The Equal Employment Opportunity Commission, or EEOC, oversees enforcement of subsequent legislation that extends anti-discrimination hiring and compensation practices to include gender, age, race, nationality, disability, color, genetics and religion. The EEOC also monitors compliance by the nation’s largest employer: the Federal government. One aspect of federal compliance relates to contractors hired by federal agencies. The EEOC defers to its partner agency, the Office of Federal Compliance Coordination, or OFCC, to certify that federal contractors follow Equal Employment Opportunity provisions.
Federal Compliance Coordination
According to USA Spending.gov, the U.S. government issued nearly $538 billion in prime contracts to 304,041 entities in 2010. The OFCC makes sure these awardees and their subcontractors meet all affirmative action and nondiscriminatory employment requirements outlined in Executive Order 11246. Awardees must develop an Affirmative Action plan and audit themselves annually to certify they do not factor ethnicity, religion, sex, national origin, disabilities or race in any employment decision. These documents must be on file for OFCC “compliance evaluations.” The Center for Corporate Equality notes that OFCC performed approximately 16,000 compliance evaluation audits between 2005 and 2008. Violations uncovered cost involved contractors nearly $216 million in back-pay and related employee costs, according to CCE executive David Cohen.
In addition to conducting a detailed analysis of human resource procedures, compensation policies, employee communication and demographic composition of employees, federal contractors with a contract of at least $10,000 must prepare a written policy for Affirmative Action regulatory compliance. According to Executive Order 11246, the written policy must state that senior officers support EEO, no discrimination takes place from employee recruitment through promotion, and employees or applicants filing complaints or notifying authorities of suspected violations will not suffer any consequences. The provisions for auditing, reviewing and reporting policy execution must also be detailed. The OFCC “good faith effort” serves as certification until confirmed by an OFCC evaluation.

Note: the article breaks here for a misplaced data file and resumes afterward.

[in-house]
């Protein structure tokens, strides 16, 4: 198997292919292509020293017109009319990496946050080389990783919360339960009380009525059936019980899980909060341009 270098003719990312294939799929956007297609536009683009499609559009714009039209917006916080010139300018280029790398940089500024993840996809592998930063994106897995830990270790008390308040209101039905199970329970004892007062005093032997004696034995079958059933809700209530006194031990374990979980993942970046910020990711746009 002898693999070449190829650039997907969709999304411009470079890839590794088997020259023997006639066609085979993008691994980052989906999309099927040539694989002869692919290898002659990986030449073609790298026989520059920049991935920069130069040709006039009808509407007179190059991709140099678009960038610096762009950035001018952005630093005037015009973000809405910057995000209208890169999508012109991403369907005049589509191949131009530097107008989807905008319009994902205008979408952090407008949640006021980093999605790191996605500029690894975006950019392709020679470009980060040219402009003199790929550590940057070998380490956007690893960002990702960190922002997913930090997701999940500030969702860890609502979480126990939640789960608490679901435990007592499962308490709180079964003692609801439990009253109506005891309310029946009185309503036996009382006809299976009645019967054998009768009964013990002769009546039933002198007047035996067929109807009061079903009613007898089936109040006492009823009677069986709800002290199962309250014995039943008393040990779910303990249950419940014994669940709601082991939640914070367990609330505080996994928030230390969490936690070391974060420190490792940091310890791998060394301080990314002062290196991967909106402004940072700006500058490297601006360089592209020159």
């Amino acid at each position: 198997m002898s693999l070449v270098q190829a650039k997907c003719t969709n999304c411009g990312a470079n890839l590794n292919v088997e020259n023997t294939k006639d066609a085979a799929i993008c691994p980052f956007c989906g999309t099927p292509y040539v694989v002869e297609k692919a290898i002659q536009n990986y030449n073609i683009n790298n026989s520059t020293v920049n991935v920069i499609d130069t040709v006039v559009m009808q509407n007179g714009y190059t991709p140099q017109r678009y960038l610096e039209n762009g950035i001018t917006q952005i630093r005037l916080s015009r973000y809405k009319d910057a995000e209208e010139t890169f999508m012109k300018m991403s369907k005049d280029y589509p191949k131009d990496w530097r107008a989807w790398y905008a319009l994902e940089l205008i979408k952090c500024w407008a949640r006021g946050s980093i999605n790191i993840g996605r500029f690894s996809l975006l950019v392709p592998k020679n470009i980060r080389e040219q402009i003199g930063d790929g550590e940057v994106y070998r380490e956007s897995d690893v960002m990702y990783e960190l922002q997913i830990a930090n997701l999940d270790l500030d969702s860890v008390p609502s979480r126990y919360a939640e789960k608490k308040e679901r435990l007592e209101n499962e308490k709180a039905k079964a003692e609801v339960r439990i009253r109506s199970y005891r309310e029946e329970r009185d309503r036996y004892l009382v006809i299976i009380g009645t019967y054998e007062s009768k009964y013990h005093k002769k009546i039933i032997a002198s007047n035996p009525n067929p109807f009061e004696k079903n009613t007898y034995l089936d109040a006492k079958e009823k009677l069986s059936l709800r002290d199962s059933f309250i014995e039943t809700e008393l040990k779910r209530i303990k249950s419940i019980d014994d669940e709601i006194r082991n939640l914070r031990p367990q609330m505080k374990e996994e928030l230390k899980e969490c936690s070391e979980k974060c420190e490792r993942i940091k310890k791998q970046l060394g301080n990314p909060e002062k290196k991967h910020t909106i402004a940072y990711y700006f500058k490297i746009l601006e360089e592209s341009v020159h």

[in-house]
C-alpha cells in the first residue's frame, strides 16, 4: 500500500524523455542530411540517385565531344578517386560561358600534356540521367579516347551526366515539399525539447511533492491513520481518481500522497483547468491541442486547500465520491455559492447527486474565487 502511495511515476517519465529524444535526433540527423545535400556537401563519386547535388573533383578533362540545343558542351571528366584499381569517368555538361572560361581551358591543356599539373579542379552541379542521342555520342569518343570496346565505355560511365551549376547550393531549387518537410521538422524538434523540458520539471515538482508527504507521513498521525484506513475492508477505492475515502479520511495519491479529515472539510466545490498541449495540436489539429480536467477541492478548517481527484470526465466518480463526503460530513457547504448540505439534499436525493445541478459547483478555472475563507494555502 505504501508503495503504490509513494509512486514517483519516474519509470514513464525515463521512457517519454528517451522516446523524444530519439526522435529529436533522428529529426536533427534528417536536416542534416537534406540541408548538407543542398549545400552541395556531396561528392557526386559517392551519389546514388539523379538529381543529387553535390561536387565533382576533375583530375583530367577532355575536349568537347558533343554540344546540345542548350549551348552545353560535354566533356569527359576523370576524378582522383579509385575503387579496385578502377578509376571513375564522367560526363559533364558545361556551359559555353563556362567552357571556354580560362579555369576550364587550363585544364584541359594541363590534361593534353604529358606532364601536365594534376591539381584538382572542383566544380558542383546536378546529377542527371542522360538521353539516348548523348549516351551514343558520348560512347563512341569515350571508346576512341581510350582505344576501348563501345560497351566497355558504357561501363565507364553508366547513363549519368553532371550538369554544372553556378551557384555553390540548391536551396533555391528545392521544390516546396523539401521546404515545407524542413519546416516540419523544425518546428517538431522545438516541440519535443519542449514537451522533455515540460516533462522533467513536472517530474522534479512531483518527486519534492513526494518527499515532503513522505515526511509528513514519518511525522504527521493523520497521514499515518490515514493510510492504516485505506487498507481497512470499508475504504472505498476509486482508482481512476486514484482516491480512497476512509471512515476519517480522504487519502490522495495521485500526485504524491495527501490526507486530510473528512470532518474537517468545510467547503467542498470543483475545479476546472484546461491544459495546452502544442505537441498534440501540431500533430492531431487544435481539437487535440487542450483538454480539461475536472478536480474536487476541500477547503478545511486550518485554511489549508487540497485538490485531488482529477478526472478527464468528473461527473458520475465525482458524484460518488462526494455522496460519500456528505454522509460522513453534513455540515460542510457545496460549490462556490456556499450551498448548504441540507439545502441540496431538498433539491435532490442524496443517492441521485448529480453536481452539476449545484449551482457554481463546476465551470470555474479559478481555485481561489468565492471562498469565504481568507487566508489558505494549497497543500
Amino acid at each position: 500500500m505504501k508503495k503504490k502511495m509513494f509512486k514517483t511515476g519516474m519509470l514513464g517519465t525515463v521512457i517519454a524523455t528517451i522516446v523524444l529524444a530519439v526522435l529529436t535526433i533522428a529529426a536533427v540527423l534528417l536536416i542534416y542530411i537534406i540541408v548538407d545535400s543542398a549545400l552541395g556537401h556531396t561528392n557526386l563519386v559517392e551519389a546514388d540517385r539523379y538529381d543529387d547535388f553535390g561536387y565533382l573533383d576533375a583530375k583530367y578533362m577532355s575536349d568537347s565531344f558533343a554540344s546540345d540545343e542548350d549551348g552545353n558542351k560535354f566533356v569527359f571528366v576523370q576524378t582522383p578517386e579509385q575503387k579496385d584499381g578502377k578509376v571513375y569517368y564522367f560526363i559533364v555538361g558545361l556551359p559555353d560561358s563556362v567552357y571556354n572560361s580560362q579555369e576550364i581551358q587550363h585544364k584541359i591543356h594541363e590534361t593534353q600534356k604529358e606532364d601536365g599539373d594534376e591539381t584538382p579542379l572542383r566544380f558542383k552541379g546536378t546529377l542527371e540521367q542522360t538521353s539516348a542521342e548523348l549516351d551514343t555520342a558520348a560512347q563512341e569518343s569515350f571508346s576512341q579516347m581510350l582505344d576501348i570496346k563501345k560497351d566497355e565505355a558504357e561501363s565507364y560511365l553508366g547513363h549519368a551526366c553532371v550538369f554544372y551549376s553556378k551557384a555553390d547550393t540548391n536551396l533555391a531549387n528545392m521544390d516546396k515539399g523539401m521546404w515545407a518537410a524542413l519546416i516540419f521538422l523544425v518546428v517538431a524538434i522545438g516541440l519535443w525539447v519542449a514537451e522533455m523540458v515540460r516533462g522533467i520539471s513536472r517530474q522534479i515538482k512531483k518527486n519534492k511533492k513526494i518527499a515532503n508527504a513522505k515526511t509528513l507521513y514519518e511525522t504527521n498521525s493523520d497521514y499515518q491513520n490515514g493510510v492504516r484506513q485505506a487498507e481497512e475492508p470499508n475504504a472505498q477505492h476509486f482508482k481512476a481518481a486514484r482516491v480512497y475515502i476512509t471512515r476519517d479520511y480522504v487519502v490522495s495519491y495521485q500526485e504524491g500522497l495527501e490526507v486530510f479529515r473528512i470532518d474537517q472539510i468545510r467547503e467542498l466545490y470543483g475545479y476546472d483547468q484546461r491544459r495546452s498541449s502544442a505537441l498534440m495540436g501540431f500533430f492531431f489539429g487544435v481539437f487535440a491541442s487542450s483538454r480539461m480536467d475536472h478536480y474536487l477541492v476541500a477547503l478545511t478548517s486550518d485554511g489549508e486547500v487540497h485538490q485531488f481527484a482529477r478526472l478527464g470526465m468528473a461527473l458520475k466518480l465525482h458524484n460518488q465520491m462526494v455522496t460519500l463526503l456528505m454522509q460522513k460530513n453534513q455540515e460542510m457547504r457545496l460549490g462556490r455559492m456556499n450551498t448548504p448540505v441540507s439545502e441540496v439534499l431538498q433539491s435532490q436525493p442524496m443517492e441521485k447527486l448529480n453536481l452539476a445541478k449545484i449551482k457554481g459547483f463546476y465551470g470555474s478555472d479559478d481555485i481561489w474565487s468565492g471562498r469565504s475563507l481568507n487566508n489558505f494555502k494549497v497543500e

Service & Supplier Contractors
The OFCC distinguishes between construction and non-construction contractors. Non-construction awardees with a contract worth at least $50,000 and at least 50 employees must also maintain a written Affirmative Action policy as well as conduct annual self-audits. Subcontractors have an equal obligation to certify their EEO and Affirmative Action compliance.
The OFCC sets goals and objectives for construction contractors regarding female and minority employment in lieu of requiring them to develop written Affirmative Action plans. According to the “Technical Assistance Guide for Federal Construction Contractors” published by the OFCC, awardees have a 6 percent “participation goal” for female employees and a percentage participation goal for minorities that varies by state and county. Construction contractors will need to present documentation to support their “good faith effort” in meeting these goals and to verify its human resources practices respect EEOC regulations to an OFCC officer during a compliance evaluation.
To ensure compliance and avoid contract-related consequences of violations, prime contractors may opt to obtain certification from their subcontractors. One example, Raytheon Polar Services Company, requires its subcontractors to certify their support of EEO and Affirmative Action.
The federal government does not hold a monopoly on government contracts. States and cities have a vested interest in ensuring their contracts go to EEO-compliant firms. The State of Ohio, for instance, requires a certificate of EEO compliance and “female utilization goals.” City code prohibits the city of Portland, Oregon, from using any contractor or subcontractor without EEO certification for projects above $2,500.